The other night, I was watching a re-run of the 1995 All-Star Game on MLB Network and one thing struck me. A lot of the players in that game (or at least the part I watched) were players that I remember but not ones that ever struck me as being really great players. With players such as Carlos Perez, Heathcliff Slocumb, Mickey Morandini and Steve Ontiveros the phrase that continually popped into my head was "he played in an all-star game", it got me thinking about which players in this years all-star game will be players that will have fans wondering to themselves 10-15 years from now "he was an all-star"
1) Ryan Franklin: 53-67 4.09 ERA 106 ERA+
Franklin became an all-star for the first time at age 36 and with one look at his career, it is easy to say why. He was a slightly above average starter in Seattle who was serviceable but never great. He was a solid middle reliever until last year when he starting closing.
One indicator of this is while he's putting up ridiculous numbers, he has gone fairly unnoticed. Dude has a sub 1 ERA, a .794 WHIP and is giving up 5.3 hits/9 innings and even then I didn't even notice until a couple weeks ago.
Point being is that all of these stats are stratospheric in the context of his career work and he's bound to regress to something closer to his career average (which isn't bad but isn't eye-popping) either this year or next. I think he'll still pitch well the rest of the year but I don't feel he'll do enough the rest of his career for him to be remembered as a star.....(one great season is nice but when the pitcher with the most similar stats is Elmer Dessens, not too many people will remember you.
2) Yadier Molina- .265/.321/.363 79 OPS+ Career
I wouldn't be suprised if Molina is still catching 15 years from now, I just don't think people will remember him as an all-star. Looking into the future, his legacy his likely more connected to his defense (he is a Molina after all) but he hasn't done enough with the bat to guarantee further all-star trips. This year he has a 96 OPS+ batting (career high) and he's likely to peak out as an average hitter. He'll have a nice career, win some gold gloves, play some good D, I just don't think he'll do enough to be an elite player. His most similar player at this age is B.J. Surhoff.... he managed to hit for some power later in his career but that was from 1995-2001 when just about everyone hit for power.....in other words, I find it unlikely Molina will ever be that great with the bat
3) Jason Bartlett- .286/.345/.386 93 OPS+ Career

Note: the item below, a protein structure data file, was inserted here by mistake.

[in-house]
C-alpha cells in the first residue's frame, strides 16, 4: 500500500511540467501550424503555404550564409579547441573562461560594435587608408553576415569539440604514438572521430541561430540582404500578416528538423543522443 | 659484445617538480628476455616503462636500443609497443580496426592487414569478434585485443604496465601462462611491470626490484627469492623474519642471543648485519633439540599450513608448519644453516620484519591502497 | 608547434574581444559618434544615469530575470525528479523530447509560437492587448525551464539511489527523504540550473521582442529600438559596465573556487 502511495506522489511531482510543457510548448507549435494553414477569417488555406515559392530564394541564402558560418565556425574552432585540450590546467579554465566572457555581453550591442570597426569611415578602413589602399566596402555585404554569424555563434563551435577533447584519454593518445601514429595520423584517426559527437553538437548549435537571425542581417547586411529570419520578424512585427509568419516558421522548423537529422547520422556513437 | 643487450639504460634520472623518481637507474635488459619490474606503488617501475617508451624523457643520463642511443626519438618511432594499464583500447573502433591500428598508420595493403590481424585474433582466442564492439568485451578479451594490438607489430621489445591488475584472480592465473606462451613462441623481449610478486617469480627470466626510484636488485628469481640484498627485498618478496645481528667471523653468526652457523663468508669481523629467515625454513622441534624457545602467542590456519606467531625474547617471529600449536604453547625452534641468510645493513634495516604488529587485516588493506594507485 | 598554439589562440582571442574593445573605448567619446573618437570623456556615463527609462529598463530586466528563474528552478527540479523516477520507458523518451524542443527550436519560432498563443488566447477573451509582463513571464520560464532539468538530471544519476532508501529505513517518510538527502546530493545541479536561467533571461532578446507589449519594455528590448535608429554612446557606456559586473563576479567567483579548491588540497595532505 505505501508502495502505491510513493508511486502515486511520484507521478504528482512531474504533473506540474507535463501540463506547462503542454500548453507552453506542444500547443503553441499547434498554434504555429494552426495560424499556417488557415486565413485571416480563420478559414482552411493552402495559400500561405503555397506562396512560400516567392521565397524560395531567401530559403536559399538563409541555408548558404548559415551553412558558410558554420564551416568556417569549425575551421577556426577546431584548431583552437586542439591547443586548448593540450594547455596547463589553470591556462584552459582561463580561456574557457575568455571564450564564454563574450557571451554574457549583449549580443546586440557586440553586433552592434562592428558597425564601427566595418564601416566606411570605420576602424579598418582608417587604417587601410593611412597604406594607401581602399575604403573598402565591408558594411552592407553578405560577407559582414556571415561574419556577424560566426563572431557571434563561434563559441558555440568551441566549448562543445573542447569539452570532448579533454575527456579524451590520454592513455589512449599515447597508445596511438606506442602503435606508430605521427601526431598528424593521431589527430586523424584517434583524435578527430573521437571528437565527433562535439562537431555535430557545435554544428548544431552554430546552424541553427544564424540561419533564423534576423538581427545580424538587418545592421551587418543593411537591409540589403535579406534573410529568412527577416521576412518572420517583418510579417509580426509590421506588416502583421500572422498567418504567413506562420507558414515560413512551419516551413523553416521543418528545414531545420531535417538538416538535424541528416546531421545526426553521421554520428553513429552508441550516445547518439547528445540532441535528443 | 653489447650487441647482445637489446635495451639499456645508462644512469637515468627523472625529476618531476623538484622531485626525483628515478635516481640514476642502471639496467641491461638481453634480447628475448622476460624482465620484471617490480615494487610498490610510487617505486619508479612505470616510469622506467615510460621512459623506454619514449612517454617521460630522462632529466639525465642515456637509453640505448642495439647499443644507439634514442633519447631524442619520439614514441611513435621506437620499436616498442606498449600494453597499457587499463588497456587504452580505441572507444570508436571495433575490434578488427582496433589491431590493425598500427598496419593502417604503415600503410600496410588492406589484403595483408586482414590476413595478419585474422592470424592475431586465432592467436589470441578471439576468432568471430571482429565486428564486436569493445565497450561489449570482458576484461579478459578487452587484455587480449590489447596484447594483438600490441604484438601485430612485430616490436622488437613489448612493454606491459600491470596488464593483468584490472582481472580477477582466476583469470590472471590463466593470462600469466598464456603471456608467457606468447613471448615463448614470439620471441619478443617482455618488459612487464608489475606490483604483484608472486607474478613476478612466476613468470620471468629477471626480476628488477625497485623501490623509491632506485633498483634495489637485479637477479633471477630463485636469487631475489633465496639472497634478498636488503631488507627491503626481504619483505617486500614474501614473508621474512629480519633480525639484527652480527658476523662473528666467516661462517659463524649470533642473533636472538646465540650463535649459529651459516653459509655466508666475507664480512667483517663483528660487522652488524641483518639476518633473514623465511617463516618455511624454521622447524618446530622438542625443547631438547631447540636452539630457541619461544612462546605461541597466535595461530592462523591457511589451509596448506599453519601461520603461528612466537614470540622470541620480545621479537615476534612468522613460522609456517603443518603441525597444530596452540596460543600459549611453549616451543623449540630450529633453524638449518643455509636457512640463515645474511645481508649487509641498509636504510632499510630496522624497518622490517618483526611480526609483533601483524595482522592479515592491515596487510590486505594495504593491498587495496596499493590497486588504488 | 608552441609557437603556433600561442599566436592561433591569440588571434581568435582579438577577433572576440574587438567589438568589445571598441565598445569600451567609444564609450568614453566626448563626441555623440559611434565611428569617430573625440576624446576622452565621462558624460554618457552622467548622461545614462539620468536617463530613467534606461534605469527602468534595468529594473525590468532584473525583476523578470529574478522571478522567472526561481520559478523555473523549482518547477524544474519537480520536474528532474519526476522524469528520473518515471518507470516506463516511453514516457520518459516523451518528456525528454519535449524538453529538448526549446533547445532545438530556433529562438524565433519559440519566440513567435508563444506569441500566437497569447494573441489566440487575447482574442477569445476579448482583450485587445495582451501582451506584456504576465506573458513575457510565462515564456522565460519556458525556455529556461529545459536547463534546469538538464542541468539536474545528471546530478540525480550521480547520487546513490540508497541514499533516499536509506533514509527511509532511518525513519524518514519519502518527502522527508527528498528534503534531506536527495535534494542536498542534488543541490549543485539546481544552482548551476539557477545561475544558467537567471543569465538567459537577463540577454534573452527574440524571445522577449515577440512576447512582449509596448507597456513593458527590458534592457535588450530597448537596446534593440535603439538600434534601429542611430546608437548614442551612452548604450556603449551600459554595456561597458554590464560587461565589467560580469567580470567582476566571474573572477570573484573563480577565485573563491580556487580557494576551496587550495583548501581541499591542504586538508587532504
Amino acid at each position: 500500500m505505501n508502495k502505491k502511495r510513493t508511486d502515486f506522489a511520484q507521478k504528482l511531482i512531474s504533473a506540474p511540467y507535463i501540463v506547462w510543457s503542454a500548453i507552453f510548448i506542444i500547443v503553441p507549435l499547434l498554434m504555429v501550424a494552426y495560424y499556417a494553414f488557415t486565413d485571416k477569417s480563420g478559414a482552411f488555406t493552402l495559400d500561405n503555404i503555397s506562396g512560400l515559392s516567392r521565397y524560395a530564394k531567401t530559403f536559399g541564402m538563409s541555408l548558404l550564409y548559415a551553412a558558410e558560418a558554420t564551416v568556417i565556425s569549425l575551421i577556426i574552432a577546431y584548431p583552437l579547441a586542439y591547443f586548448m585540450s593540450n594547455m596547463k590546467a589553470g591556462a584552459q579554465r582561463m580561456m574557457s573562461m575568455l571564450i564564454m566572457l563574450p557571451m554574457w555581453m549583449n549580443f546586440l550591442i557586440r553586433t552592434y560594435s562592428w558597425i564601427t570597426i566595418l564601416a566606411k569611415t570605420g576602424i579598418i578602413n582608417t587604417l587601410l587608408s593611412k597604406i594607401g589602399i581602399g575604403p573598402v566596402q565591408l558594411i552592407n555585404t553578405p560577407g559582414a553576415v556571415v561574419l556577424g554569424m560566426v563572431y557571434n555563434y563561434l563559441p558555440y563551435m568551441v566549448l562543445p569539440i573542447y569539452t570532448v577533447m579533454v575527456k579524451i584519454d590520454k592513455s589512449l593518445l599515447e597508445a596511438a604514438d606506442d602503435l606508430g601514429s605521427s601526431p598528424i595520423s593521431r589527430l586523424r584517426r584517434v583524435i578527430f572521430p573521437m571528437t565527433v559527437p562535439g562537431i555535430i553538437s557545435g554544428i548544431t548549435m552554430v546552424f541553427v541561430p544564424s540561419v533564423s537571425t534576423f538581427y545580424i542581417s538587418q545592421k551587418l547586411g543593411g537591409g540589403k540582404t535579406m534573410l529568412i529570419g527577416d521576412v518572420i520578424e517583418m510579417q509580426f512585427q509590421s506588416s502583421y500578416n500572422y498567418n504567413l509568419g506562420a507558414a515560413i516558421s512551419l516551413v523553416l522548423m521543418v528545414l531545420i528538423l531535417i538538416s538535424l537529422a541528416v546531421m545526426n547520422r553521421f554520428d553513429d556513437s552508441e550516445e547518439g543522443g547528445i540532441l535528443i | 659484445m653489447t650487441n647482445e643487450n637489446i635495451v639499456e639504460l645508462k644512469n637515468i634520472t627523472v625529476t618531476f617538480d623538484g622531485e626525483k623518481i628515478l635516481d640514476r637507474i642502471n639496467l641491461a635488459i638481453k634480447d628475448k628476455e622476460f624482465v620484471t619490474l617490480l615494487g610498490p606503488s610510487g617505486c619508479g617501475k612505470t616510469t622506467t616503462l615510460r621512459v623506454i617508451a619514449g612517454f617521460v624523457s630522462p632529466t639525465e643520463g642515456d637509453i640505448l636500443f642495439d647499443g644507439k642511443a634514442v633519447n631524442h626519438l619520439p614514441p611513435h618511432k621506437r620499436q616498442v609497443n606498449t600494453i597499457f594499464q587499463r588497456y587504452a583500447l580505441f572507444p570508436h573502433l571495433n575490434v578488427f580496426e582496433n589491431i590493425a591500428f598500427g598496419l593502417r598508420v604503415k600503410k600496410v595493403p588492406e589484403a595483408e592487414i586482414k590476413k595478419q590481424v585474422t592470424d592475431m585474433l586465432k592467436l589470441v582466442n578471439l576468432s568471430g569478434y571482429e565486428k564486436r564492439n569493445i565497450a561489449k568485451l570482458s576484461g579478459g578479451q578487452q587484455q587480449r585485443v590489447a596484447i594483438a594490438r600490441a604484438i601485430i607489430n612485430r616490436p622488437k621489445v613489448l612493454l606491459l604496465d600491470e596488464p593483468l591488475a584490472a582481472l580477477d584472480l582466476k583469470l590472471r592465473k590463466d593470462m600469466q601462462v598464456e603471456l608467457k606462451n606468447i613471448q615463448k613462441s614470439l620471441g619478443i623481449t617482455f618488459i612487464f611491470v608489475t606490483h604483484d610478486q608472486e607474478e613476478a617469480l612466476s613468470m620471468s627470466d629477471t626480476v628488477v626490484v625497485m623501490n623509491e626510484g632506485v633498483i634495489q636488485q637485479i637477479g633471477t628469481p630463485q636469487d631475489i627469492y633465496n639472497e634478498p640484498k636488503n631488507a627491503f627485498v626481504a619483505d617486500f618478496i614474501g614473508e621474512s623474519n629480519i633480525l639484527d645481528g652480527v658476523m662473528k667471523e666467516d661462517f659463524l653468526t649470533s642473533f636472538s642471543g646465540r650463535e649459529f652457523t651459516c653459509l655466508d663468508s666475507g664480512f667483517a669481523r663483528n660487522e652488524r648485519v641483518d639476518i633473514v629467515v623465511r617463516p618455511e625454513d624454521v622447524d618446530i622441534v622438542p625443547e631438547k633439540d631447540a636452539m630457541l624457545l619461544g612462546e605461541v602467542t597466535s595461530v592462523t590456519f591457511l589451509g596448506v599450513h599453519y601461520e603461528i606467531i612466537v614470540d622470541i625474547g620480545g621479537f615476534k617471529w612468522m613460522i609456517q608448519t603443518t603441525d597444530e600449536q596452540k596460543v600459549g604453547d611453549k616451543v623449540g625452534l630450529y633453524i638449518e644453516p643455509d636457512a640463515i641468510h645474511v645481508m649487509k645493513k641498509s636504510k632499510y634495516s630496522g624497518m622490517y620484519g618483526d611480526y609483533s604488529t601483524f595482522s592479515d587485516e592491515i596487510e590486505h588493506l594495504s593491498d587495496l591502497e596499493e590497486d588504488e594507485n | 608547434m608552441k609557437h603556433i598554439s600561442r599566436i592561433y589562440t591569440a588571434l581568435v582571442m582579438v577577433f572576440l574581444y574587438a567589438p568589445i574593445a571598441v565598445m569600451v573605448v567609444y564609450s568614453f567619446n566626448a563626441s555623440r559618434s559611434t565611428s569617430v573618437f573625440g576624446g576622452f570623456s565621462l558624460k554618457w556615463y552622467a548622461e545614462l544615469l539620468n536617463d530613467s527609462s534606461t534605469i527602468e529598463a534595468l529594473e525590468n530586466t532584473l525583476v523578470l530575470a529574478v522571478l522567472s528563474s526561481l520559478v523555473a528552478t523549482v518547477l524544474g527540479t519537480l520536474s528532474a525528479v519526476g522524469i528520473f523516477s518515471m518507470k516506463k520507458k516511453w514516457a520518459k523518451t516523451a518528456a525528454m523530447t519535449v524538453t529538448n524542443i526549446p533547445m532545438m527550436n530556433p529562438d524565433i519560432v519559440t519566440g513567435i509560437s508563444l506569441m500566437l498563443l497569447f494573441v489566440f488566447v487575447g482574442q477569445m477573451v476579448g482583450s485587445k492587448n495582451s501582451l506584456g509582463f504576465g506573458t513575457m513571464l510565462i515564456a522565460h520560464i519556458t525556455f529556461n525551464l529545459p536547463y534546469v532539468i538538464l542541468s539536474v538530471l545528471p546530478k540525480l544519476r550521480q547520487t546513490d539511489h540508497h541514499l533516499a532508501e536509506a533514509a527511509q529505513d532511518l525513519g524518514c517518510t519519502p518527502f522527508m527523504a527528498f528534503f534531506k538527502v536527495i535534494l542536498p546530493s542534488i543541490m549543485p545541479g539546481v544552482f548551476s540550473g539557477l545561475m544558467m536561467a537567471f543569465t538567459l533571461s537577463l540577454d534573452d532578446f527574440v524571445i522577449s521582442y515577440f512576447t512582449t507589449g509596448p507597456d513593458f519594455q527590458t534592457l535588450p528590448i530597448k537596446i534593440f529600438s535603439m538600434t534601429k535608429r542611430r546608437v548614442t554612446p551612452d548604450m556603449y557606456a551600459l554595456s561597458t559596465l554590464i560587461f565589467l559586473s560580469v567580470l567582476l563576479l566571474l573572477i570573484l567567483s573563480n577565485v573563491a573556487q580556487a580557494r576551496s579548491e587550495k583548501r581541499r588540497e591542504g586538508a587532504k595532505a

The AL-shortstop equivalent to Molina. He's always been a solid player with the glove and to have on the team and prior to this year had never quite cracked the 100 OPS+ threshold. Bartlett has a better chance since he's been a better hitter over the course of his career and he's having a career year at the plate this year. Even if his power stays at his current rate (best case scenario), he's most likely going to be overshadowed, under-rated and not remembered as an all-star. His most similar player is David Eckstein.....a player known more for being gritty(whatever that means) and being 5'6''....even there Bartlett will be overshadowed since Eckstein already has that market cornered on grittiness and Bartlett is 6'0''
4) Orlando Hudson- .282/.347/.432 99 OPS+ Career
Solid player....still mildly surprised he went yard twice the other day. That aside, he's seems to have settled into a groove of being a slightly above average hitter in most respects. Since he's 31, I don't really see him taking it to the next level. Hudson is more likely to be remembered more for his defense than being an all-star (sorta like Molina and Bartlett only with more pop in the bat)....his most similar hitter is Carlos Guillen (who is a 3-time all star) he at least has a better argument than the first three but still there isn't anything about him that screams All-Star
5) Shane Victorino- .286/.348/.424 OPS 99+ Career
Similar player to Hudson. I'll probably still remember him for that grand slam he hit off of Sabathia in the playoffs next year.....but it's more likely that his name will be overshadowed by other members of the Phils (i.e. Howard, Utley, Hamels, Rollins, etc.)
It's a stretch that he's even an all-star this year since he didn't get in until the 33rd man vote. Also out of the five players on the ballot, the only player he was more deserving than was Christian Guzman.....but hey that's what the people want.
His most similar player is Bernard Gilkey (who never was an all star, had one abnormal season where he hit 30 homers in 1996, and was done by 34) I think Victorino will have a better career than him but not enough to be remembered as a star.
Note: Career Stats and Similar Player Statistics courtesy of baseball-reference.com